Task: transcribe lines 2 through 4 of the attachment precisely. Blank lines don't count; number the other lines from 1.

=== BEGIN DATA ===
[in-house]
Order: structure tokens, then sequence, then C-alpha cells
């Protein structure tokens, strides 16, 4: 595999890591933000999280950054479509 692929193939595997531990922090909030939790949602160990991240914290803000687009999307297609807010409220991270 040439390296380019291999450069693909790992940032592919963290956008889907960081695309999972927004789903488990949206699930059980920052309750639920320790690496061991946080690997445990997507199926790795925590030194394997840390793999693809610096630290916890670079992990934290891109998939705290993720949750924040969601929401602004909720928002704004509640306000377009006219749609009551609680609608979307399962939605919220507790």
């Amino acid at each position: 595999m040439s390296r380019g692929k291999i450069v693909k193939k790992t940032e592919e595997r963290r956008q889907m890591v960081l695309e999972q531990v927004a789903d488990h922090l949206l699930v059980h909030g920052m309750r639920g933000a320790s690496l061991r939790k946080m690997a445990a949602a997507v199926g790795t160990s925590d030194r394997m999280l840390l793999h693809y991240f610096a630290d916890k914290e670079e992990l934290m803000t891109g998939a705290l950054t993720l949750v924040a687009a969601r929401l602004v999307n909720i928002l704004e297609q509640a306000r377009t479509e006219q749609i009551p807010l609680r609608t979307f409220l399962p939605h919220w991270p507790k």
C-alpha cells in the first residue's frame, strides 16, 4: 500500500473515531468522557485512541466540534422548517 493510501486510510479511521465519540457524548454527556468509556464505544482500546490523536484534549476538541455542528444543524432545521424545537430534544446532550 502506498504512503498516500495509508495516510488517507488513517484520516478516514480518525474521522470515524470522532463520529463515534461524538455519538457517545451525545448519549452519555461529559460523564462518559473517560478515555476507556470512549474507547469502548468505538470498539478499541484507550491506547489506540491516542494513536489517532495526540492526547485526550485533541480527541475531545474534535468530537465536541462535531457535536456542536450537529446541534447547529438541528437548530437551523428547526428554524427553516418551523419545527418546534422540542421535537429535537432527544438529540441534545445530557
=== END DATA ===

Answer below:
Order: structure tokens, then sequence, then C-alpha cells
């Protein structure tokens, strides 16, 4: 595999890591933000999280950054479509 692929193939595997531990922090909030939790949602160990991240914290803000687009999307297609807010409220991270 040439390296380019291999450069693909790992940032592919963290956008889907960081695309999972927004789903488990949206699930059980920052309750639920320790690496061991946080690997445990997507199926790795925590030194394997840390793999693809610096630290916890670079992990934290891109998939705290993720949750924040969601929401602004909720928002704004509640306000377009006219749609009551609680609608979307399962939605919220507790």
């Amino acid at each position: 595999m040439s390296r380019g692929k291999i450069v693909k193939k790992t940032e592919e595997r963290r956008q889907m890591v960081l695309e999972q531990v927004a789903d488990h922090l949206l699930v059980h909030g920052m309750r639920g933000a320790s690496l061991r939790k946080m690997a445990a949602a997507v199926g790795t160990s925590d030194r394997m999280l840390l793999h693809y991240f610096a630290d916890k914290e670079e992990l934290m803000t891109g998939a705290l950054t993720l949750v924040a687009a969601r929401l602004v999307n909720i928002l704004e297609q509640a306000r377009t479509e006219q749609i009551p807010l609680r609608t979307f409220l399962p939605h919220w991270p507790k």